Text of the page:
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J Clin Endocrinol Metab. 2008 May;93(5):1789-95. doi: 10.1210/jc.2007-2492. Epub 2008 Feb 26.

Increased plasma osteoprotegerin concentrations are associated with indices of bone strength of the hip.

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Institute for Aging Research, Hebrew SeniorLife, 1200 Centre Street, Boston, MA 02131, USA.



Osteoprotegerin (OPG) is an important regulator of bone turnover through its effects on osteoclastogenesis, yet findings from previous studies of circulating OPG and commonly measured bone indices in humans have been conflicting. We conducted a cross-sectional study to evaluate the association between plasma OPG and femoral neck (FN) bone density (BMD) and geometry in a large cohort of women and men.


Participants included 1379 postmenopausal women and 1165 men, aged 50-89 yr (mean, 64 yr), in the Framingham Offspring Study. Dual x-ray absorptiometry was used to evaluate FN BMD and geometry (bone width, section modulus, and cross-sectional area at the narrow neck region). Plasma OPG concentrations were measured by ELISA. Sex-specific analysis of covariance was used to calculate means and assess linear trend in BMD and geometry values across OPG quartiles, adjusted for confounders.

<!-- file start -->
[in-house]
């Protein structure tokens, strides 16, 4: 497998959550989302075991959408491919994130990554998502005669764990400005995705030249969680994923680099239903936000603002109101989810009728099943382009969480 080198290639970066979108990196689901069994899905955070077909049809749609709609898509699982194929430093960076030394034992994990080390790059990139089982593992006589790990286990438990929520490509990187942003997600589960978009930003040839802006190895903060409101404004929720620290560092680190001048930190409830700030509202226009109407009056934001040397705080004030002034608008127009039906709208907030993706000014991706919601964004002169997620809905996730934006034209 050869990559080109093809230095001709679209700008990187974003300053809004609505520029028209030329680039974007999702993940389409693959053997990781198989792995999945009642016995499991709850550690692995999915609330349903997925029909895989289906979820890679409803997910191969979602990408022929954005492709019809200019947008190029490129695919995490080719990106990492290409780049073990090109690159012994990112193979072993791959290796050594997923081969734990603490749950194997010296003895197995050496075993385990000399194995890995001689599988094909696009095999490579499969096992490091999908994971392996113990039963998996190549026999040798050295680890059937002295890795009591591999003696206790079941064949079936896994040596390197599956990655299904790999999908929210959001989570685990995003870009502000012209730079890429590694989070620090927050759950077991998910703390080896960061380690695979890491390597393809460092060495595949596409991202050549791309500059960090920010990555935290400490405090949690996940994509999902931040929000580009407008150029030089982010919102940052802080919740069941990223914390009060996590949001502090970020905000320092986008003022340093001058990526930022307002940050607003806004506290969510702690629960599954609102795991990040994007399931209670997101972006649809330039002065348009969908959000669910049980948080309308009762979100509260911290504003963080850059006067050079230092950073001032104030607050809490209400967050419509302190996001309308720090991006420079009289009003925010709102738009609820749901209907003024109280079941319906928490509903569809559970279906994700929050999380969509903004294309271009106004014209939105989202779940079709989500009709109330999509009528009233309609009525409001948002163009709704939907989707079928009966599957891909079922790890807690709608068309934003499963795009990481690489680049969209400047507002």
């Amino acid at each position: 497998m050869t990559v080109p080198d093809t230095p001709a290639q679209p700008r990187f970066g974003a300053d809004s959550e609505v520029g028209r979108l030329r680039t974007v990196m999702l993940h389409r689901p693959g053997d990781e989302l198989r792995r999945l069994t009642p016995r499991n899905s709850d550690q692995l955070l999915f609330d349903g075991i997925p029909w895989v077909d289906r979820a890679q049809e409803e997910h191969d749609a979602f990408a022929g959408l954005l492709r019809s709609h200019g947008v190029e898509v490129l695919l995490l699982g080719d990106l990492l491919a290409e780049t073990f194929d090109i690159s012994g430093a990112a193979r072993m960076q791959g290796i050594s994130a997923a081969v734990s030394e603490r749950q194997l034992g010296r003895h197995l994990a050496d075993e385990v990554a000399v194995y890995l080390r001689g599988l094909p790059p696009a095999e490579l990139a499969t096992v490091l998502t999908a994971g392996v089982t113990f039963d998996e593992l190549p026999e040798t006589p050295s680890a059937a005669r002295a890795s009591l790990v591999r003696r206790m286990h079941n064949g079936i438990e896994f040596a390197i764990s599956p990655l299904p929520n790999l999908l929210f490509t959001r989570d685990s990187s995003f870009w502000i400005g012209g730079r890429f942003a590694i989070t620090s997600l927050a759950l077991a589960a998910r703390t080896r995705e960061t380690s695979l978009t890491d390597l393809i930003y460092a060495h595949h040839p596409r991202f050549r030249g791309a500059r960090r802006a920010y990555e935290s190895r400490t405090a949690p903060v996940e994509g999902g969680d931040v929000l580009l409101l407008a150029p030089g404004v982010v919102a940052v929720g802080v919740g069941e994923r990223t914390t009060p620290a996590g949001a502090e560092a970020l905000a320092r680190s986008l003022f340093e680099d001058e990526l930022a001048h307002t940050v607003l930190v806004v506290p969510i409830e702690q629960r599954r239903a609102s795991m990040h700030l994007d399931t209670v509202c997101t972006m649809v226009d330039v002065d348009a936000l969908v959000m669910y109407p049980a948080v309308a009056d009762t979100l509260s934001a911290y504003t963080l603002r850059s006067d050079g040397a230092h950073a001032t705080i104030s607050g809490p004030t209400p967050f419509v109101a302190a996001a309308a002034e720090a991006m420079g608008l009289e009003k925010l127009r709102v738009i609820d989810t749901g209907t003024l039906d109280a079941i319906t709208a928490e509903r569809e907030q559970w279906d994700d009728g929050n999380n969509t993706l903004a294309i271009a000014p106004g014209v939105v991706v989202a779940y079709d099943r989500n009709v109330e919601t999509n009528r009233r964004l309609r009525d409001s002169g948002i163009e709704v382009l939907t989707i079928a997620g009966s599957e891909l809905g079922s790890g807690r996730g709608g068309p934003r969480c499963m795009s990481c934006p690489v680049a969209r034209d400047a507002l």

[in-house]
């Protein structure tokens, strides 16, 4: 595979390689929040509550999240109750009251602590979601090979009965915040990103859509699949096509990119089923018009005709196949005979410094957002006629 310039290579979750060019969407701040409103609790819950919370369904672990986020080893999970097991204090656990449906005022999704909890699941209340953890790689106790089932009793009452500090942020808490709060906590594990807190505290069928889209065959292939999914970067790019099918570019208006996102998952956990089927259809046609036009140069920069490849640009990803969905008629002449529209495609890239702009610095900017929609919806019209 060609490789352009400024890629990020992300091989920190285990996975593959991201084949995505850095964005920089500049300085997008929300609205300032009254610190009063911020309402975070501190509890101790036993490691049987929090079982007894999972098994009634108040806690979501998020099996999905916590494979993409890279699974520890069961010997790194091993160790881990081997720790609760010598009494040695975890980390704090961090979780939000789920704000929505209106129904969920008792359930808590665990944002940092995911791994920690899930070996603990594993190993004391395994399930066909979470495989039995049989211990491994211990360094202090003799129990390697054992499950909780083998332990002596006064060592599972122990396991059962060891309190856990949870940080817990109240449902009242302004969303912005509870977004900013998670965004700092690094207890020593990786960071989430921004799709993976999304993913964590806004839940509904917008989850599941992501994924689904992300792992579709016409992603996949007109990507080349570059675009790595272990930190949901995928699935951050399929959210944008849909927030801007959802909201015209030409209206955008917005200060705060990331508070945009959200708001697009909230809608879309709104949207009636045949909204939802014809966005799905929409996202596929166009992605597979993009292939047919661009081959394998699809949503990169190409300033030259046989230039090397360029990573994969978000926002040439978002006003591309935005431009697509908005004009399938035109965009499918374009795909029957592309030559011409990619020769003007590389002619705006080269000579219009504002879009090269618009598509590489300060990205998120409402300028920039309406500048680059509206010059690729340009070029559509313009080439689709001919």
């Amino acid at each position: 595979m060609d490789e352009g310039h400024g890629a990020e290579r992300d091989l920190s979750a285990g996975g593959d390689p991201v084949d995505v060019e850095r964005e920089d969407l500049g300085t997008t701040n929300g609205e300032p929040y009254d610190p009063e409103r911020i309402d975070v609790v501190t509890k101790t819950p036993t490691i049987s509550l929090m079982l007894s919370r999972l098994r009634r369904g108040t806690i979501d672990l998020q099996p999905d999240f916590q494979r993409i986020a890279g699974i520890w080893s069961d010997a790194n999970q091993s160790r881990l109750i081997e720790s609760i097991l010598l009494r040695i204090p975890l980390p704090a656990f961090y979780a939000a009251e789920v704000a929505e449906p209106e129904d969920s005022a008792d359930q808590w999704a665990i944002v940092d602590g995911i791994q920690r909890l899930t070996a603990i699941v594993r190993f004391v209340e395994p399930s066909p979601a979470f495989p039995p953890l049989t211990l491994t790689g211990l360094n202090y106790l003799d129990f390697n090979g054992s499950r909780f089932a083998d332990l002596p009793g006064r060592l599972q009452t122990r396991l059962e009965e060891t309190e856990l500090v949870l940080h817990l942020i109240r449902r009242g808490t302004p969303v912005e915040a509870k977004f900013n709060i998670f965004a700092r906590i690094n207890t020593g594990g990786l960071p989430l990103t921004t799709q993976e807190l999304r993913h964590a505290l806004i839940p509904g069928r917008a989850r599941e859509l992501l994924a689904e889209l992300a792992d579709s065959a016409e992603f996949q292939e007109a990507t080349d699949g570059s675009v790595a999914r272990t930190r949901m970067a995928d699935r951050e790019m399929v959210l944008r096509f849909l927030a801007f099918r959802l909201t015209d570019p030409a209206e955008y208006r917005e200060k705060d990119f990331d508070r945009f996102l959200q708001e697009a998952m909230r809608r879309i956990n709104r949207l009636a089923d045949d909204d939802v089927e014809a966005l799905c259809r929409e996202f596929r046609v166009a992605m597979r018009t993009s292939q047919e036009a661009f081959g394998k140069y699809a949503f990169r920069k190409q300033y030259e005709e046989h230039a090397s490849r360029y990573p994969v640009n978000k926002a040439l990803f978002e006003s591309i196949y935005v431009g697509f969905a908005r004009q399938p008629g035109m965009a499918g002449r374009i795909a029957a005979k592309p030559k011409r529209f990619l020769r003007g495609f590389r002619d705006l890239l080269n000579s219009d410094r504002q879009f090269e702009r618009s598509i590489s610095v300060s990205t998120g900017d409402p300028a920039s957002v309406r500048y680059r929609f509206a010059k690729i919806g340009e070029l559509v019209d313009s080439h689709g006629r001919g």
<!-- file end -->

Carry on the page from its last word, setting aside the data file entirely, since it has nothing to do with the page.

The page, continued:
OPG concentrations were greater in women than men, increased with age, and were greater in smokers and those with diabetes and heart disease. Multivariable-adjusted mean FN BMD in women increased from the lowest to the highest OPG quartile (trend, P < 0.01). However, no linear trend between FN BMD and OPG was observed in men (trend, P = 0.34). Section modulus and bone width increased with OPG in men (trend, P < 0.01), whereas no association between hip geometry indices and OPG was observed in women.


Higher OPG concentration may indicate greater skeletal strength in women and men, possibly through reducing bone loss in women and increasing periosteal apposition in men.

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